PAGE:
Back on Wednesday, [January 06, 2010] I published the following blog: Exchange 2010 Address List Segregation – Update. In this blog I made the following statement: “I think you will be happy to know that I am towards the end of wrapping up the Exchange 2010 Address List Segregation white paper. I will post another update as soon as we are finished with the editing and when it will be posted.”. After working with development we agreed to post this blog to state a few things:
- We all know and agree that many customers are looking for this whitepaper to be completed. This *IS* a top priority for us, however this is going to take some time to complete.
- There is *NO* guarantee that the whitepaper will be completed by the release of SP1 for Exchange 2010 which is targeted for the 2nd half of the 2010 calendar year.
I need to mention the support stances here.
- There is *NO* support for Exchange 2003 address list segregation.
- There is *NO* supported upgrade path from Exchange 2003 address list segregation to anything.
- If you have a mixed organization (Exchange 2003 and Exchange 2007) you must have everything on Exchange 2007 for you to be in a supported configuration. For more information on this please see this blog: http://blogs.msdn.com/dgoldman/archive/2008/02/17/exchange-2007-address-list-segregation-document-updates.aspx This blog clearly defines the support stance and what needs to be done to migrate.
- There *IS* support for a native organization using Exchange 2007 and address list segregation if you have followed the Exchange 2007 address list segregation whitepaper.
- There is *NO* supported upgrade path from Exchange 2007 using Address List Segregation to Exchange 2010 using Address List Segregation.
- There is *NO* support at this current time for Exchange 2010 using Address List Segregation until the whitepaper has been approved and published to the web.
- If you are using the 2007 address list segregation whitepaper to host customers and you run in to a problem, you will be told that you are using an unsupported configuration. At this point you will need to remove the address list segregation in order to receive support. This is documented in the 2007 Address List Segregation whitepaper http://technet.microsoft.com/en-us/exchange/bb936719(EXCHG.80).aspx#Unsupp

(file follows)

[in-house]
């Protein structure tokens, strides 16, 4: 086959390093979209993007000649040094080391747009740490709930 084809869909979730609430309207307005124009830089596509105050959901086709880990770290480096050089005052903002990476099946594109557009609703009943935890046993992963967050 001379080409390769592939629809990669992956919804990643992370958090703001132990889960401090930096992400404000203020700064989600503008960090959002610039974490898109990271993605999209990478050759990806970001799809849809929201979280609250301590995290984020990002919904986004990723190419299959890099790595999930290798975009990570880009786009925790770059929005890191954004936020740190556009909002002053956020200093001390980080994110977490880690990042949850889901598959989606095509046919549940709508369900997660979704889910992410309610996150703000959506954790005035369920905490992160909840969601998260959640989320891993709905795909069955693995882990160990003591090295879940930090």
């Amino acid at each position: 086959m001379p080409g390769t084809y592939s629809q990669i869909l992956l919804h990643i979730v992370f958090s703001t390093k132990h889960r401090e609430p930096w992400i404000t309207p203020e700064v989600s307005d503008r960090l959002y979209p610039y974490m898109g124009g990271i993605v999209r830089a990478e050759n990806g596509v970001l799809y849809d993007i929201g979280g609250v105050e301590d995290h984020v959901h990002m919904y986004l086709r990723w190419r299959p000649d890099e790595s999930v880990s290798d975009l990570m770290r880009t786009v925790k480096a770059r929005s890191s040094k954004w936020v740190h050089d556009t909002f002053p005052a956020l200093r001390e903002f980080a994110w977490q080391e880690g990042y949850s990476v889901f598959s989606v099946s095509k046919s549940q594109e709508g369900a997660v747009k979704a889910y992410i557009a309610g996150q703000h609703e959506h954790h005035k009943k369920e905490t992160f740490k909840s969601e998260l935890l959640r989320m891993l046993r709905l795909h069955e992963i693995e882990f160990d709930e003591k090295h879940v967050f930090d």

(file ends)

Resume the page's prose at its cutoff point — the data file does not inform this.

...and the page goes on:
“It is also important to understand that any attempt to use this whitepaper to configure Exchange 2007 for a commercial “hosting” solution is not supported. This whitepaper is not a replacement for the Microsoft HMC (Hosting and Collaboration) software. The information that is provided in this whitepaper is meant for internal segregation use only.”
If you are planning on using Exchange 2010 and you currently have Exchange 2007 using Address List segregation *YOU MUST* remove all address list segregation from your organization to avoid running into the bug that we are currently working on at this time. PLEASE HEED THIS WARNING!!
In order to revert your organization back to a default exchange installation permission set you can follow this blog: http://blogs.msdn.com/dgoldman/archive/2007/05/16/missing-permissions-on-the-address-lists-container-breaks-the-oab-generation-process.aspx and http://blogs.msdn.com/dgoldman/archive/2008/04/03/how-to-prepare-your-organization-for-exchange-2007-address-list-segregation.aspx
I mentioned that I would speak about the nature of this problem. Due to the architectural changes in Exchange 2010, Address Book queries are performed in a different way than we did in prior versions of Exchange. I am not going to explain this in full, however you can view this blog for those new component changes: http://blogs.msdn.com/dgoldman/archive/2010/03/15/exchange-2010-address-list-segregation-update.aspx
The problem that I ran in to was that if you already had the deny permission set on the default global address list from using the 2007 Address List segregation white paper and you have installed Exchange 2010 the exchange server will not have the ability to read the default global address list. At this point the default global address list object would be removed from all of the objects showInAddressList attribute. Here is what happens once this occurs:
- Users will start missing from the default global address list
- Users in their respective companies will no longer show up in that companies global address list
- Users can show up in another companies global address list
- Outlook users crash upon logging in to their mailbox
Your only option to fix this
- Keep your Exchange 2010 servers intact.
- You will need to reset the ACL’s on the default global address list. This means you will need to reapply the ‘Read’ and ‘Open Address List’ for the Authenticated Users group.
- You will need to open up powershell and run the following command “update-globaladdresslist”
- Run Get-Mailbox | set-mailbox -ApplyMandatoryAttributes
WARNING: In the event that this does not fix it for any objects in your organization this becomes a manual fix from here. You will need to look up the object that is still having a problem using ADSIEdit.msc and look at the showInAddressList attribute. You will need to add the legacyExchangeDN for the default global address list and this will fix the problem for that object.
NOTICE: This blog has been approved by the Microsoft Exchange Product Group.